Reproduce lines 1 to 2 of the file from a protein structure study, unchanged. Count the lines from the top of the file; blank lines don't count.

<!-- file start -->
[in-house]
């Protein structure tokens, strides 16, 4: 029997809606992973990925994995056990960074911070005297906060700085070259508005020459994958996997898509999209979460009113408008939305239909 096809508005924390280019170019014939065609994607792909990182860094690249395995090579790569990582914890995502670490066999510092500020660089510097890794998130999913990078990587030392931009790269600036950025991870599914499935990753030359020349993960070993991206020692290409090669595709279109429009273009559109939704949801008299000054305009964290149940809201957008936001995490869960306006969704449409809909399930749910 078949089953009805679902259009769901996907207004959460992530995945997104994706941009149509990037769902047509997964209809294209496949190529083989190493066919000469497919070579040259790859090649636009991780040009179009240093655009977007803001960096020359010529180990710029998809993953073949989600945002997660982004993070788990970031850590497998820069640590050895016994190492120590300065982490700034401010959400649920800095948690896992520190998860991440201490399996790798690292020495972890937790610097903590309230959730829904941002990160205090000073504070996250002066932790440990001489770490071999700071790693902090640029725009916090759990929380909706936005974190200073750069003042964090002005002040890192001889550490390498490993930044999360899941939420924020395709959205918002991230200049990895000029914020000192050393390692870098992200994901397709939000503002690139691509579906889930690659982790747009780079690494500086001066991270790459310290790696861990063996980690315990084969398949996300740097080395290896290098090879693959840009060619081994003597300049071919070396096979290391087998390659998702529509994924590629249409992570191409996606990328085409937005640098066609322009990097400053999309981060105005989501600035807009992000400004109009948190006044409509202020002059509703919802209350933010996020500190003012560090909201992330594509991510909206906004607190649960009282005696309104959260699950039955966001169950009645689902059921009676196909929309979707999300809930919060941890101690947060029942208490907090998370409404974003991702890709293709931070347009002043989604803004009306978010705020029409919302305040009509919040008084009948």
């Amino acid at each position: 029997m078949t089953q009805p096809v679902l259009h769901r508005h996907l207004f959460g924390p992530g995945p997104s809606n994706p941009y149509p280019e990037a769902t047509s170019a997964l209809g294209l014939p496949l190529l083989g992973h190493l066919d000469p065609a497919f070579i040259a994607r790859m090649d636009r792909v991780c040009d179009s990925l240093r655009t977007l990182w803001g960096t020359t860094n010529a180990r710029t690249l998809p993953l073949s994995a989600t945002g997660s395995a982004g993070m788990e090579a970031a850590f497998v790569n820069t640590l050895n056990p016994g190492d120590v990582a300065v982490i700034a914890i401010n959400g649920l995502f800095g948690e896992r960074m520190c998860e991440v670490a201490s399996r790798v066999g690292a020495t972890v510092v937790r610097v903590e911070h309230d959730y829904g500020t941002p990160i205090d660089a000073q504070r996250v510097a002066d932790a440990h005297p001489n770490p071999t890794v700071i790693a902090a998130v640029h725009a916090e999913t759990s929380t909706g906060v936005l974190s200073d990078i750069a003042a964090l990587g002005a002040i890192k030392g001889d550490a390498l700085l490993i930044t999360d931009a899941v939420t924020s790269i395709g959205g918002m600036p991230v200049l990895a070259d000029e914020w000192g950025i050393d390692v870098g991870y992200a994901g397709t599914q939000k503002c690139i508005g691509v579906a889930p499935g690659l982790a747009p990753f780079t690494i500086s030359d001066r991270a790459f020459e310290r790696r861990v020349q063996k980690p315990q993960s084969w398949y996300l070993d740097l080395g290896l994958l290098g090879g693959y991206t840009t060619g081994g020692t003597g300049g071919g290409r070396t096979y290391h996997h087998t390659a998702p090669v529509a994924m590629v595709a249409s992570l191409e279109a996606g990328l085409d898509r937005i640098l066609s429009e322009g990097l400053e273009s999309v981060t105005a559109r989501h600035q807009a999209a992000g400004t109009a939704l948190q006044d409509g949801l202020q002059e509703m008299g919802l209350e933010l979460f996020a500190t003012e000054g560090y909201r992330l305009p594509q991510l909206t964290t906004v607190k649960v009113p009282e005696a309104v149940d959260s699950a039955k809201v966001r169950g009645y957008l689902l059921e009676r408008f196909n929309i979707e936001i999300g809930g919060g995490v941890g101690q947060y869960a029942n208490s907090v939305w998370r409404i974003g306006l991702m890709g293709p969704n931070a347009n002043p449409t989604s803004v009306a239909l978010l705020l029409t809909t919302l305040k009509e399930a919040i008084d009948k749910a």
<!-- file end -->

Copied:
[in-house]
């Protein structure tokens, strides 16, 4: 029997809606992973990925994995056990960074911070005297906060700085070259508005020459994958996997898509999209979460009113408008939305239909 096809508005924390280019170019014939065609994607792909990182860094690249395995090579790569990582914890995502670490066999510092500020660089510097890794998130999913990078990587030392931009790269600036950025991870599914499935990753030359020349993960070993991206020692290409090669595709279109429009273009559109939704949801008299000054305009964290149940809201957008936001995490869960306006969704449409809909399930749910 078949089953009805679902259009769901996907207004959460992530995945997104994706941009149509990037769902047509997964209809294209496949190529083989190493066919000469497919070579040259790859090649636009991780040009179009240093655009977007803001960096020359010529180990710029998809993953073949989600945002997660982004993070788990970031850590497998820069640590050895016994190492120590300065982490700034401010959400649920800095948690896992520190998860991440201490399996790798690292020495972890937790610097903590309230959730829904941002990160205090000073504070996250002066932790440990001489770490071999700071790693902090640029725009916090759990929380909706936005974190200073750069003042964090002005002040890192001889550490390498490993930044999360899941939420924020395709959205918002991230200049990895000029914020000192050393390692870098992200994901397709939000503002690139691509579906889930690659982790747009780079690494500086001066991270790459310290790696861990063996980690315990084969398949996300740097080395290896290098090879693959840009060619081994003597300049071919070396096979290391087998390659998702529509994924590629249409992570191409996606990328085409937005640098066609322009990097400053999309981060105005989501600035807009992000400004109009948190006044409509202020002059509703919802209350933010996020500190003012560090909201992330594509991510909206906004607190649960009282005696309104959260699950039955966001169950009645689902059921009676196909929309979707999300809930919060941890101690947060029942208490907090998370409404974003991702890709293709931070347009002043989604803004009306978010705020029409919302305040009509919040008084009948």